When a woman's partner cheats on her, the betrayal and grief she experiences afterwards can be difficult to get over.
But researchers have found that women who lose their unfaithful man to another women may actually be winners in the long run.
They say the experience she gains from the infidelity of their partner helps them make better mate choices in the future.
And perhaps most gratifyingly of all, their partner's new woman is actually the ultimate loser.
Dr Craig Morris, an evolutionary biologist at Binghamton University in New York, who led the study, said: 'If we have evolved to seek out and maintain relationships, then it seems logical that there would be evolved mechanisms and responses to relationship termination.
'Over 85 per cent of individuals will experience at least one (break up) in their lifetime.
'Our thesis is that the woman who "loses" her mate to another woman will go through a period of post-relationship grief and betrayal, but come out of the experience with higher mating intelligence that allows her to better detect cues in future mates that may indicate low mate value.
'Hence, in the long-term, she "wins". The "other woman", conversely, is now in a relationship with a partner who has a demonstrated history of deception and, likely, infidelity.
'Thus, in the long-term, she "loses".'
Working with colleagues at University College London, Dr Morris conducted an online survey of 5,705 people in 96 different countries about their relationship breakups.
Their findings showed that while discovering an unfaithful partner could have negative short-term effects, in the long run it actually benefited women.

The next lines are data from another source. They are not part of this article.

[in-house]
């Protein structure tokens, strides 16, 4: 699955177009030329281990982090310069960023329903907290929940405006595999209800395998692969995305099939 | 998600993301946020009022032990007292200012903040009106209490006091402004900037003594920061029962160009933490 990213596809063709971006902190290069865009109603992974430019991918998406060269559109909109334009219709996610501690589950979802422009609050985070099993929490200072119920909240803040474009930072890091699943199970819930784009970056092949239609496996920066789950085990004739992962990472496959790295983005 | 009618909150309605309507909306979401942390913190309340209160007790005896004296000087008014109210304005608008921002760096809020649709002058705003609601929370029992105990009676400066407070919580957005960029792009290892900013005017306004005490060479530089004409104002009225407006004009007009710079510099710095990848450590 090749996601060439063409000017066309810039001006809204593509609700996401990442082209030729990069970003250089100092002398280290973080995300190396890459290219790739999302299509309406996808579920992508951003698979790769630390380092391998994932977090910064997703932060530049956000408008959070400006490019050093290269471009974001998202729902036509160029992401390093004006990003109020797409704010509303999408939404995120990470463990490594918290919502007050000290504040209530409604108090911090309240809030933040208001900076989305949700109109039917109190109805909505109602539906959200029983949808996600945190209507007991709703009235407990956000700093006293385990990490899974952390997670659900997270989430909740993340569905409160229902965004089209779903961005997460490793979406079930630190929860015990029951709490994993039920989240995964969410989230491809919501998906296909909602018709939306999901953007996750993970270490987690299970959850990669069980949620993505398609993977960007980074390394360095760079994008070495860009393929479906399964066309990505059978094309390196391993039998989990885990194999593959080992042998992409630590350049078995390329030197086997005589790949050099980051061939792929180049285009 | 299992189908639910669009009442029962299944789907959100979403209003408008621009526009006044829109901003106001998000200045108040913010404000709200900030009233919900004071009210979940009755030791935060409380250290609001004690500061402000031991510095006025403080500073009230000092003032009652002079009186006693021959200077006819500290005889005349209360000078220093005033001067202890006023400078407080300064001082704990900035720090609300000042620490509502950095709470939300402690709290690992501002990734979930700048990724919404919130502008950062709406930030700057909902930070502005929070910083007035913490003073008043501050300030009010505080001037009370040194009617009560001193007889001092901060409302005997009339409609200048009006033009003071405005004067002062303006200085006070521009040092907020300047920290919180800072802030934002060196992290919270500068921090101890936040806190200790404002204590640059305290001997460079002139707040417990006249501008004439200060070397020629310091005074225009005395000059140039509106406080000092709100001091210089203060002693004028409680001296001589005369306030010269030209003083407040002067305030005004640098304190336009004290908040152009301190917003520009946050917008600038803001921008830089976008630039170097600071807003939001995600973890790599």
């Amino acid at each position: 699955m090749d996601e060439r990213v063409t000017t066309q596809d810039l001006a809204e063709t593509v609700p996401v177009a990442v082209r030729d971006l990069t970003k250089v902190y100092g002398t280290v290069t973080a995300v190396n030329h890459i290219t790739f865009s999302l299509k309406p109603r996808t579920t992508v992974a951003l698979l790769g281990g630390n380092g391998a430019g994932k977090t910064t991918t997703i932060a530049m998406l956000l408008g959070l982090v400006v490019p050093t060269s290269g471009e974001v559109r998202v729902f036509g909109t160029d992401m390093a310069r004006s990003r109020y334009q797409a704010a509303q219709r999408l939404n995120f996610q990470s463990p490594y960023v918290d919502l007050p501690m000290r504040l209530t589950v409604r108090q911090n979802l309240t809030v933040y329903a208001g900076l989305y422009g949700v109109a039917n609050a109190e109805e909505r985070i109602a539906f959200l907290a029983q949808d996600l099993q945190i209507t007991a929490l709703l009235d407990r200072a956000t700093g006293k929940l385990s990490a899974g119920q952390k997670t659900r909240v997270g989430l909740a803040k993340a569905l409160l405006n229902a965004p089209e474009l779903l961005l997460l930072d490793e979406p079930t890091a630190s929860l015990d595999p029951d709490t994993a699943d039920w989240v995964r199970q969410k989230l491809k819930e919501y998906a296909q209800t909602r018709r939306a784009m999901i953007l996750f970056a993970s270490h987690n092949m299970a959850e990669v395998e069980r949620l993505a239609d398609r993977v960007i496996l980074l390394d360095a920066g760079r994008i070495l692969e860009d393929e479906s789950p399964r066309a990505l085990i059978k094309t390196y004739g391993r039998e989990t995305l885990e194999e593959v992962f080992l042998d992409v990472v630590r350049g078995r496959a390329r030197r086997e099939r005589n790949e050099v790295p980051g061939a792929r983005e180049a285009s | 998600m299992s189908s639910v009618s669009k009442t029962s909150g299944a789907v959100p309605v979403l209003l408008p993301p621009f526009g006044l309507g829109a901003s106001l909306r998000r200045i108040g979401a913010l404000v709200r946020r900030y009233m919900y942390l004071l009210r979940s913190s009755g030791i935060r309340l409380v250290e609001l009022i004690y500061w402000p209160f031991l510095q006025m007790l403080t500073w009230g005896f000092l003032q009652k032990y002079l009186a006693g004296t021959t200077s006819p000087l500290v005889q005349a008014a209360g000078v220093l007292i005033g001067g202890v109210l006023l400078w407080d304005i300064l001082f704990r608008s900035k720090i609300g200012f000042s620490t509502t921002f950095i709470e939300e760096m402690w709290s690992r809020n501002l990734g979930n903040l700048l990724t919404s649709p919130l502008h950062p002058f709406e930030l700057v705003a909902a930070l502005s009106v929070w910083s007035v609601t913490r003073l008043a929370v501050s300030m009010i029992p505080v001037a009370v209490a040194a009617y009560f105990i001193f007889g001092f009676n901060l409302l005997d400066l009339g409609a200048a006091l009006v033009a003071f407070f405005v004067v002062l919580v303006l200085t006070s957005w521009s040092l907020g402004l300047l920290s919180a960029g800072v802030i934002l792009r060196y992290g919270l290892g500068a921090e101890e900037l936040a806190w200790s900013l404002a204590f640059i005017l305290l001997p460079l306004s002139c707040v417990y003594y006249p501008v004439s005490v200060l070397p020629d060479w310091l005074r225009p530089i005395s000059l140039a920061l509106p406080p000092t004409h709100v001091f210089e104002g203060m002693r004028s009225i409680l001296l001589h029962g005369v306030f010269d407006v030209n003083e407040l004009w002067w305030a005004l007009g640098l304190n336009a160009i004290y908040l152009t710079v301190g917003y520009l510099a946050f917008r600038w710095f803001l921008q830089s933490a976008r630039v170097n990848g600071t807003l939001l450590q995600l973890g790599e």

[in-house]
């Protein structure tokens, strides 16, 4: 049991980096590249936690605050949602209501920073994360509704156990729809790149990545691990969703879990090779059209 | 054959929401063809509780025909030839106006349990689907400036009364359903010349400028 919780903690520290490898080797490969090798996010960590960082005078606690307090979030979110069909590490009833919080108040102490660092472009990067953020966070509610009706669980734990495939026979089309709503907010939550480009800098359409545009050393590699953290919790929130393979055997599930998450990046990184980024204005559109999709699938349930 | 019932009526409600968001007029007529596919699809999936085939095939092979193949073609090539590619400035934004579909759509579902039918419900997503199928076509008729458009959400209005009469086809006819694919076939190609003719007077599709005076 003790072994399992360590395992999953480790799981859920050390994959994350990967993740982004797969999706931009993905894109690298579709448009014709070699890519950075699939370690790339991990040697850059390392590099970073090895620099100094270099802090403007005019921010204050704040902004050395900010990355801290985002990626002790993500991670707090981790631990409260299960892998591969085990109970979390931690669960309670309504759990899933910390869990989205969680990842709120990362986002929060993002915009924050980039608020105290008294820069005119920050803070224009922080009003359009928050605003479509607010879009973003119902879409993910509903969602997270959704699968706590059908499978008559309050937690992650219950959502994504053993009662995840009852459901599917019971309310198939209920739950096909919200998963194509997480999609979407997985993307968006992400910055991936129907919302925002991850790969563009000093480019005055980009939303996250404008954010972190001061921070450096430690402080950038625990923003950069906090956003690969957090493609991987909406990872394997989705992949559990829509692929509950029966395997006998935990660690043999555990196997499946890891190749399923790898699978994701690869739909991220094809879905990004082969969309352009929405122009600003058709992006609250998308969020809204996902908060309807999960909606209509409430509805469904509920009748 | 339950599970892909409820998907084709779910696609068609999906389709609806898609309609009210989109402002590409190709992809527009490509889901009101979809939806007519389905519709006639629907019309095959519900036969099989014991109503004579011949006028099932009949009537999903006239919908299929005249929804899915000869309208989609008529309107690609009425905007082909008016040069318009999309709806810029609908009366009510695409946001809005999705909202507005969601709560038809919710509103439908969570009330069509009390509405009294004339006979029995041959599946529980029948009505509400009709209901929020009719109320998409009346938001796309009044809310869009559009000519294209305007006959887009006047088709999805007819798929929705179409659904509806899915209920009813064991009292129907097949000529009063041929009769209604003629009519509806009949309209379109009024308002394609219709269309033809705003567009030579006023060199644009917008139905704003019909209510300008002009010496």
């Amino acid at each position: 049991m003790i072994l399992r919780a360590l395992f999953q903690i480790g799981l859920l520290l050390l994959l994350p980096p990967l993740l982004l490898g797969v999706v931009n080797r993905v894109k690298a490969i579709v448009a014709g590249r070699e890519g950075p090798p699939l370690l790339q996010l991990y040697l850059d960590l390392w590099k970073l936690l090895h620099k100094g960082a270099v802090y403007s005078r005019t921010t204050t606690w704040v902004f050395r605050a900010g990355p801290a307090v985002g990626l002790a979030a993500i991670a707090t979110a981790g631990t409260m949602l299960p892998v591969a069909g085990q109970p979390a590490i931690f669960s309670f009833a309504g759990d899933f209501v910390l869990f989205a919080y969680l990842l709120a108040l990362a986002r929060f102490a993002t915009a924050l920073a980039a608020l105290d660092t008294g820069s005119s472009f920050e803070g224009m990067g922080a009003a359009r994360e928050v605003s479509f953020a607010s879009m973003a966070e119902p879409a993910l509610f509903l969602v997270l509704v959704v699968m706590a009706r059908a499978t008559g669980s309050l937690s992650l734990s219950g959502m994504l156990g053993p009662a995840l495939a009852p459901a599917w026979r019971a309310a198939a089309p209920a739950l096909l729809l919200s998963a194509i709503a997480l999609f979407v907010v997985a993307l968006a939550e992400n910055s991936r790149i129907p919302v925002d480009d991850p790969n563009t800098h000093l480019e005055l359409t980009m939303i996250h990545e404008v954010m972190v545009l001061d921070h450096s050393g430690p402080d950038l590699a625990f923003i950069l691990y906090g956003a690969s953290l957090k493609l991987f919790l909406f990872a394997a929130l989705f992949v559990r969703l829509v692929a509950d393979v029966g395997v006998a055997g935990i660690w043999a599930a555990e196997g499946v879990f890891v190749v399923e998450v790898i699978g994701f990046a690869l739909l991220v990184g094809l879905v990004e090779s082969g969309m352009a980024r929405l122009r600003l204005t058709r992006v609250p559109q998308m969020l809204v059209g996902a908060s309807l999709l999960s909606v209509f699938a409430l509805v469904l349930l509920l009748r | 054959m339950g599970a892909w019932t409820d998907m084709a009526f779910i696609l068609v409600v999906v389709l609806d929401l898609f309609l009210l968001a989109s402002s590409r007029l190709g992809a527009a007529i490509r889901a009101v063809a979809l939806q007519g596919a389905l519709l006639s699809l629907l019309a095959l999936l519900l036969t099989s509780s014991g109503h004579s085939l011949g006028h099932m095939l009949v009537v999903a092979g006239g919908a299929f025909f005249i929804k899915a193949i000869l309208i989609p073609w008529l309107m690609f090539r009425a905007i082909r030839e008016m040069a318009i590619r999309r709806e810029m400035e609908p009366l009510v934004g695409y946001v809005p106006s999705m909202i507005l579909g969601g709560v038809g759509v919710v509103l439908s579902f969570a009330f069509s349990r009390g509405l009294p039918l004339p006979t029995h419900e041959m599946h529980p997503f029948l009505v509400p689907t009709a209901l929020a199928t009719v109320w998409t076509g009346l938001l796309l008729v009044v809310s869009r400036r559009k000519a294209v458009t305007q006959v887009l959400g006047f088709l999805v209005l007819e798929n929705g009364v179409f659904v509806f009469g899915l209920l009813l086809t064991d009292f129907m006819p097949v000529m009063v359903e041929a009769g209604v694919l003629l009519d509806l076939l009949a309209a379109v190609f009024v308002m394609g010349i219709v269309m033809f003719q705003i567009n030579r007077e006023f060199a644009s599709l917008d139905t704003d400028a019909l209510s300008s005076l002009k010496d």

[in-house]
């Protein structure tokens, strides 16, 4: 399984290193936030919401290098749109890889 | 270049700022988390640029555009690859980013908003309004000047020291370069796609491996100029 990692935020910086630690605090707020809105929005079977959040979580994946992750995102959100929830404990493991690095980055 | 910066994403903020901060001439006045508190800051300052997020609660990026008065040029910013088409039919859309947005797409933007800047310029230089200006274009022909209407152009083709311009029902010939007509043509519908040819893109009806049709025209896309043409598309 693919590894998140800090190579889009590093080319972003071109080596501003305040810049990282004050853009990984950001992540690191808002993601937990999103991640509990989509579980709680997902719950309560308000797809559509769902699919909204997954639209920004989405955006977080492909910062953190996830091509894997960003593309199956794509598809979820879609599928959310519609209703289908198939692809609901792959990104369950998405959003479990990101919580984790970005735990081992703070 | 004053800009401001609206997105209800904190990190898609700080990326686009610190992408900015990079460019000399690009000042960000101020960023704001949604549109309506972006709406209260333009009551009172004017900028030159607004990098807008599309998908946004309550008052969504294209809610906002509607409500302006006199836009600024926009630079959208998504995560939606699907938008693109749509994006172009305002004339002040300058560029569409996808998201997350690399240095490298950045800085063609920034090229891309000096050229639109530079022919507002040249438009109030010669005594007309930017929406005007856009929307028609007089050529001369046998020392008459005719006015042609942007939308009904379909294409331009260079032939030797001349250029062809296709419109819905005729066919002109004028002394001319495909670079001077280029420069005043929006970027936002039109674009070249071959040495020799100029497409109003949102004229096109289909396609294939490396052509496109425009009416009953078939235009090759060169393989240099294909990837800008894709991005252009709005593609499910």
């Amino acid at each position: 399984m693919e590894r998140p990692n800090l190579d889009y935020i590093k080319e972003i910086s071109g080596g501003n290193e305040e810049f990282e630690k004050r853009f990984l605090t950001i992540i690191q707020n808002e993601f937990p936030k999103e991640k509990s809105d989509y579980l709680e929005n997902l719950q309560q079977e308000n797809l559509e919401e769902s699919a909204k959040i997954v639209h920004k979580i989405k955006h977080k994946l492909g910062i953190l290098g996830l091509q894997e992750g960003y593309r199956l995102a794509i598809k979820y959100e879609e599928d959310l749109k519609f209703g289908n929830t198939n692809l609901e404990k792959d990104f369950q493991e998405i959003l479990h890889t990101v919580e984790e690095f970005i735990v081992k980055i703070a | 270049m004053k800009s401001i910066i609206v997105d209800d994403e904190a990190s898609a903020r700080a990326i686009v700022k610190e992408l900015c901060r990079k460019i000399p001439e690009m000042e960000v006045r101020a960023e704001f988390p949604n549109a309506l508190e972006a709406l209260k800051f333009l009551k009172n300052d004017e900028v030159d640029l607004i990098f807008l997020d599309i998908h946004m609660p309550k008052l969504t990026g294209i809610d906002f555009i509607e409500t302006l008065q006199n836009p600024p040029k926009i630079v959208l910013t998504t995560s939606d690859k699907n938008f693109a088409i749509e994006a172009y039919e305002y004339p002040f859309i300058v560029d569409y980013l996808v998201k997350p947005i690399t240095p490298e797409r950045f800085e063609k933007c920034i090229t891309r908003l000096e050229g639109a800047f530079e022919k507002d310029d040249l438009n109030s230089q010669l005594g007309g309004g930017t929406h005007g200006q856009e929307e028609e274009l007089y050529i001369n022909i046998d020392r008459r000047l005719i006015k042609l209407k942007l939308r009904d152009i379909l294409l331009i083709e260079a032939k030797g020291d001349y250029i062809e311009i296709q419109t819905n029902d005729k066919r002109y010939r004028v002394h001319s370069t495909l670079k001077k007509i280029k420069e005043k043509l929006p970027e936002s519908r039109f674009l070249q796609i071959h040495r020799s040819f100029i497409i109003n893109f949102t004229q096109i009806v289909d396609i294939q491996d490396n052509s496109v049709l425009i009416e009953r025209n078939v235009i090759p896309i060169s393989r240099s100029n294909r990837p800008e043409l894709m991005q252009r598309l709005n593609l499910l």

They said women who had been cheated on tended to be more psychologically attuned to making better choices about partners in the future.
Writing in the Oxford Handbook of Women and Competition, Dr Morris and his colleagues said this may have evolved to help women cope with competition for partners.
'Female competition for male attention is multifaceted,' the researchers said.
'Typically psychological and relational in nature, this competition may be no less damaging than physical violence more commonly used between males.
'If negative emotions exist because they provide an evolutionary advantage then emotions arising from the loss of a mate to a sexual rival may potentially motivate actions that could make one avoid this scenario in the future.'
The experts added that as well as helping women make better choices about their future partners, it may also aid their personal development in other areas of their life.
Dr Morris said the findings could also help women cope better with the emotional trauma that follows a relationship breakup.
He said: 'They can learn that they are not alone - that virtually everyone goes through this, that it's okay to seek help if needed and that they will get through it.'
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